This mobile weather unit was the first development in complete service on wheels by the Weather Service. Considered bulky and detachable trailer is a shortcoming. Fifth Army Headquarters used such a unit on the Italian Front. Volume 2, No. 2, of the Army Air Forces Headquarters Weather Bulletin, p. 10.
3217 thumbnail picture
The SCM 1 T4 mobile weather unit is far more compact and was able to operate as a contained unit. Volume 2, No. 2, of the Army Air Forces Weather Service Bulletin, p. 11.
3218 thumbnail picture
Cover of Volume 2, No. 3, of the Army Air Forces Weather Service Bulletin. The weather instrument is a portable Japanese anenometer and wind vane captured in the western Pacific Ocean.
1944 September
3219 thumbnail picture
Cover of Volume 2, No. 4, of the Army Air Forces Weather Service Bulletin. A meteorologist is briefing pilots on expected weather during a trans-Atlantic flight from Newfoundland to Africa. The chart behind the weather officer contains "Recommended Flight Level Data."
1944 October
3220 thumbnail picture
Cover of Volume 2, No. 5, of the Army Air Forces Weather Service Bulletin. An Army weather unit is launching a pilot balloon for determining winds aloft.
1944 November
3221 thumbnail picture
Cloud microphotos showing water droplets and ice forming at the Mt. Washington, New Hampshire, observatory.
3222 thumbnail picture
Cover of Volume 2, No. 6, of the Army Air Forces Weather Service Bulletin. Tracking a pilot balloon with a bedspring radio direction finder SCR-658 used for determining winds aloft. The observer is able to follow a free balloon-trans mitter very accurately by adjusting the azimuth and elevation of the "bedspring antennae.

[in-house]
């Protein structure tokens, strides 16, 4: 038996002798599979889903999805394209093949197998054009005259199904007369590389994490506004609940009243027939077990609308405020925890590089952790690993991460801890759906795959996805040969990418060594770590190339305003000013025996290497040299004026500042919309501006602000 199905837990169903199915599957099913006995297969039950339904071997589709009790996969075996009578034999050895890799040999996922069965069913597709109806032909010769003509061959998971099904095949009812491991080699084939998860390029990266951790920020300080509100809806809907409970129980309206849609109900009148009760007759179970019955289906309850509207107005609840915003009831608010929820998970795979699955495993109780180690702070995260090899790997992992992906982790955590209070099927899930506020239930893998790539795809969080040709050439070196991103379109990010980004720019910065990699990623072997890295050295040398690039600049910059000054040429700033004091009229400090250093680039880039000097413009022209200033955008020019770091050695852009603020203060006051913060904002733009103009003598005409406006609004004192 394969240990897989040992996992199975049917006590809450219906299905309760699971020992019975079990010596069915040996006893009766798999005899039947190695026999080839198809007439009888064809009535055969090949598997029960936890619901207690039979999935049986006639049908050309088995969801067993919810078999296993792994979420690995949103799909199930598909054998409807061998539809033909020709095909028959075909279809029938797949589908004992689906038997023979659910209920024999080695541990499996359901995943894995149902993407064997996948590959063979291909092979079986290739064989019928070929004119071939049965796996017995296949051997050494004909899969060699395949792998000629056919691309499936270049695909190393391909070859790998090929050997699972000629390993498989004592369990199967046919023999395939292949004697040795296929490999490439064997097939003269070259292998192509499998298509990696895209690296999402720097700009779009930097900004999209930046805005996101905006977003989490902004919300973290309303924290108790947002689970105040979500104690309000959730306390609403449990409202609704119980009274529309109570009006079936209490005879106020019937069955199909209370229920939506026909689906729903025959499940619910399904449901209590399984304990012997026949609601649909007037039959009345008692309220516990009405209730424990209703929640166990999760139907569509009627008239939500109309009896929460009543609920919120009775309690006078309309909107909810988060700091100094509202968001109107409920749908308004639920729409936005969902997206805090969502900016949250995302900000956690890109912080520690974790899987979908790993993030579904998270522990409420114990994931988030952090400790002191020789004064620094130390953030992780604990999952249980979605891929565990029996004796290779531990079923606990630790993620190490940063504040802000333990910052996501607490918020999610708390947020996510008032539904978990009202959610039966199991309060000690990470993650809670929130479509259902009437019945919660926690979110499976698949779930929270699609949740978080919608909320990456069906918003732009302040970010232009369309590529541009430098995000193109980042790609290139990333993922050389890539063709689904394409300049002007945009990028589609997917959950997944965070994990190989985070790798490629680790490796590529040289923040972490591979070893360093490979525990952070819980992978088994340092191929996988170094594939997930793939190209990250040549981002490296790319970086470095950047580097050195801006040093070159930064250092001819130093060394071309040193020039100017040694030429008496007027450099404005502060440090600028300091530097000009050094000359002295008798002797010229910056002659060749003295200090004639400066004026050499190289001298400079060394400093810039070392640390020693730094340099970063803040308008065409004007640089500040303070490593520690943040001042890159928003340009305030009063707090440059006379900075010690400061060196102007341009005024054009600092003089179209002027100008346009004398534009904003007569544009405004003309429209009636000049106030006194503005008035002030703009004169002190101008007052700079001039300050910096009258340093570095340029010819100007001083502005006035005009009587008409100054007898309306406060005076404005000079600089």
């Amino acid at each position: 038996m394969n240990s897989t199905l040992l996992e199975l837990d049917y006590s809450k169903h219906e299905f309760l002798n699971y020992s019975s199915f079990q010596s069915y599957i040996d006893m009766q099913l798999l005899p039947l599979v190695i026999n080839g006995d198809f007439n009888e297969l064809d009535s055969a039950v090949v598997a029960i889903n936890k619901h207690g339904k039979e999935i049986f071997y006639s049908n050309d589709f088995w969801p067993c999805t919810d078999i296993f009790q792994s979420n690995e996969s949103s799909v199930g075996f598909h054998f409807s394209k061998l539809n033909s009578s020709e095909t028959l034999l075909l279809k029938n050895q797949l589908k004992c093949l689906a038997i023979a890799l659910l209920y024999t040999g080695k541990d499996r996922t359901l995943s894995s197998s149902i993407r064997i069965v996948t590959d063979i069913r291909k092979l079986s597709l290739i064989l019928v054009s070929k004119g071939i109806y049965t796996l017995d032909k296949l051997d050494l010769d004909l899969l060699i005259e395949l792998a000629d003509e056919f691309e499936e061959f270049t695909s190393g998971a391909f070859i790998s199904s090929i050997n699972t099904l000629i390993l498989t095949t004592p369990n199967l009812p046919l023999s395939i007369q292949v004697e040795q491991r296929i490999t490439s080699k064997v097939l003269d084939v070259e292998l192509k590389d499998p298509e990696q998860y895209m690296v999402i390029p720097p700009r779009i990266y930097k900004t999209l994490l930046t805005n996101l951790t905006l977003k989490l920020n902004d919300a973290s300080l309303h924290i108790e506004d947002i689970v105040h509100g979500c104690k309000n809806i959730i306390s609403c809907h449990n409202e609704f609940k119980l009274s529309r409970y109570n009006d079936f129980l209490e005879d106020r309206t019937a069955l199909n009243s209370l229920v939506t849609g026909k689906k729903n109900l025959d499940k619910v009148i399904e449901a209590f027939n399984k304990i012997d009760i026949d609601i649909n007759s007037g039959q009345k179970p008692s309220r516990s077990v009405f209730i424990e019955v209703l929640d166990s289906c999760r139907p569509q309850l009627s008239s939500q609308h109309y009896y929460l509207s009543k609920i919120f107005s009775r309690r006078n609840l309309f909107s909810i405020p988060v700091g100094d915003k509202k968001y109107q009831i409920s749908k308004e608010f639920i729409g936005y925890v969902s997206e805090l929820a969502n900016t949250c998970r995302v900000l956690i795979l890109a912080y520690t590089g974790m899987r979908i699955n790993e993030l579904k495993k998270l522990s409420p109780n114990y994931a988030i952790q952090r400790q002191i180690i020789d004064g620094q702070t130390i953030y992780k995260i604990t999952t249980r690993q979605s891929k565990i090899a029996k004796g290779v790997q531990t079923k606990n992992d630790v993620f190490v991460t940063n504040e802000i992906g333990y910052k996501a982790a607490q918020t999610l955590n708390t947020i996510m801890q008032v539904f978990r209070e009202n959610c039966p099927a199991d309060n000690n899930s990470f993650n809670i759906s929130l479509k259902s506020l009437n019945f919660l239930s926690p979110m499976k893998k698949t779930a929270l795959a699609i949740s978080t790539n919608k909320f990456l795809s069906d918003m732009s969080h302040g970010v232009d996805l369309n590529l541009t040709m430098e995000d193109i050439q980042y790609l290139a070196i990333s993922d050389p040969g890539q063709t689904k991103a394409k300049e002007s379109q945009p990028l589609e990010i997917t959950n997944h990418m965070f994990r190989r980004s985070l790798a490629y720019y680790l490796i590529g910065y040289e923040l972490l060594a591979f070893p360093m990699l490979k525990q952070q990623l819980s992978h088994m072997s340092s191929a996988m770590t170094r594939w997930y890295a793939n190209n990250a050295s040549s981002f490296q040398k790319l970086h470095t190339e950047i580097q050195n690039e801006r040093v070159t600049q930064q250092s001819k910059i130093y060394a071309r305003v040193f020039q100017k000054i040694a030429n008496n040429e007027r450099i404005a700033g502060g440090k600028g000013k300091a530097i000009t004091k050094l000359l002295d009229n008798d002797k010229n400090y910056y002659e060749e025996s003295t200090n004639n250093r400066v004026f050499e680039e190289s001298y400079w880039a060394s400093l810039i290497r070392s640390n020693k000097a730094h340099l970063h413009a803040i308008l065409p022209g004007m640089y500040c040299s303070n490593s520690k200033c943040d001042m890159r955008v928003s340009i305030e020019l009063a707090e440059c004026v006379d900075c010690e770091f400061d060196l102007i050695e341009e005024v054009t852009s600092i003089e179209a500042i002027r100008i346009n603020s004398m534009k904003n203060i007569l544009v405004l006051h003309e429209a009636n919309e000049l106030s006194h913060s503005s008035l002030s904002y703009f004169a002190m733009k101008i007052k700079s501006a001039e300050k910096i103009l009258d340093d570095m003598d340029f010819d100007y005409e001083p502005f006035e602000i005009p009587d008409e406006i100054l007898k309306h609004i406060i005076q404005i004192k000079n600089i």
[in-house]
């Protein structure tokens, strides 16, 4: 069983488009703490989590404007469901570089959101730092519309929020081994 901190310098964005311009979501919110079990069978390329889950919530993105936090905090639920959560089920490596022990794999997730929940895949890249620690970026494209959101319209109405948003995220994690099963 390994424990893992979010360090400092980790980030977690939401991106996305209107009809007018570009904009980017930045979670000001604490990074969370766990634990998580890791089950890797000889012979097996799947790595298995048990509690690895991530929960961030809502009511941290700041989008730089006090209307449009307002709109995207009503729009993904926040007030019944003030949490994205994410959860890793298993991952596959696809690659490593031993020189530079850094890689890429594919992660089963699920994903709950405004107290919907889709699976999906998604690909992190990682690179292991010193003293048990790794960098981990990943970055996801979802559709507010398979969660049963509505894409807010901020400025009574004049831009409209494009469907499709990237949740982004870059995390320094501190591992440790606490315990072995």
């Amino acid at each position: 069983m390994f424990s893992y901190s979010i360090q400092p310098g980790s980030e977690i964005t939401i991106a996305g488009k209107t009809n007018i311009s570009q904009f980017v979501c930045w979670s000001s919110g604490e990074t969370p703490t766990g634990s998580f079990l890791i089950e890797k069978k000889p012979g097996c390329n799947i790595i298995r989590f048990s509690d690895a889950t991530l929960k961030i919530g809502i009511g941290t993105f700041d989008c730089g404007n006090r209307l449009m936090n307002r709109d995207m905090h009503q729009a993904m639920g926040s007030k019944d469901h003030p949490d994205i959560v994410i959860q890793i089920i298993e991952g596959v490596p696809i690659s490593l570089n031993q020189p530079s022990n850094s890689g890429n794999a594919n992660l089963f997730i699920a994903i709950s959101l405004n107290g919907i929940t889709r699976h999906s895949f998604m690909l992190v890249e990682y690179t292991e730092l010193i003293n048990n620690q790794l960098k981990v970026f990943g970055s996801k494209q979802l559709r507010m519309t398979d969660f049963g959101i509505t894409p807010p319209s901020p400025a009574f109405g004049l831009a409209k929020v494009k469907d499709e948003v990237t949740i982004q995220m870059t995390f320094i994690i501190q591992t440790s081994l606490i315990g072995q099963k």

1944 December
3223 thumbnail picture
Cover of Volume 3, No. 1 of the Army Air Forces Weather Service Bulletin. A captured German radiosonde.
1945 January
3224 thumbnail picture
German radiosonde RS-3 showing wet bulb thermometer and vacuum bottle for the pressure element. The radiation shields stand aside for display. Volume 3, No. 1 of the Army Air Forces Weather Service Bulletin, p. 1.
3225 thumbnail picture
Left- German radiosonde RS-3, assembled, showing the pressure and humidity elements. Right: German radiosonde RS-3, assembled, showing the temperature element. Volume 3, No. 1 of the Army Air Forces Weather Service Bulletin, p. 2.
3226 thumbnail picture
German radio wind transmitter, assembled, front and bottom view. Volume 3, No. 1 of the Army Air Forces Weather Service Bulletin, p. 3.
3227 thumbnail picture
Cartoon showing "Reasons for no pilot balloon observations." Volume 3, No. 1 of the Army Air Forces Weather Service Bulletin, back cover.
3228 thumbnail picture
Cover of Volume 3, No. 2 of the Army Air Forces Weather Service Bulletin. Illustration of early use of radar to track storms.
1945 February
3229 thumbnail picture
Radar weather observations. Volume 3, No. 2 of the Army Air Forces Weather Service Bulletin, p. 1.
New Jersey, Spring Lake 1944 July 20
3230 thumbnail picture
Radar weather observations. Volume 3, No. 2 of the Army Air Forces Weather Service Bulletin, p. 2-3.
New Jersey, Spring Lake 1944 July 27
3231 thumbnail picture
Radar weather observations. Volume 3, No. 2 of the Army Air Forces Weather Service Bulletin, p. 4.
New Jersey, Spring Lake 1944 July 27
3232 thumbnail picture
Radar weather observations. Pre-frontal nimbostratus and rain are shown. Volume 3, No. 2 of the Army Air Forces Weather Service Bulletin, p. 5.
New Jersey, Spring Lake 1944
3233 thumbnail picture
Sequence of thunderstorm motion and activity. Volume 3, No. 2 of the Army Air Forces Weather Service Bulletin, p. 6-7.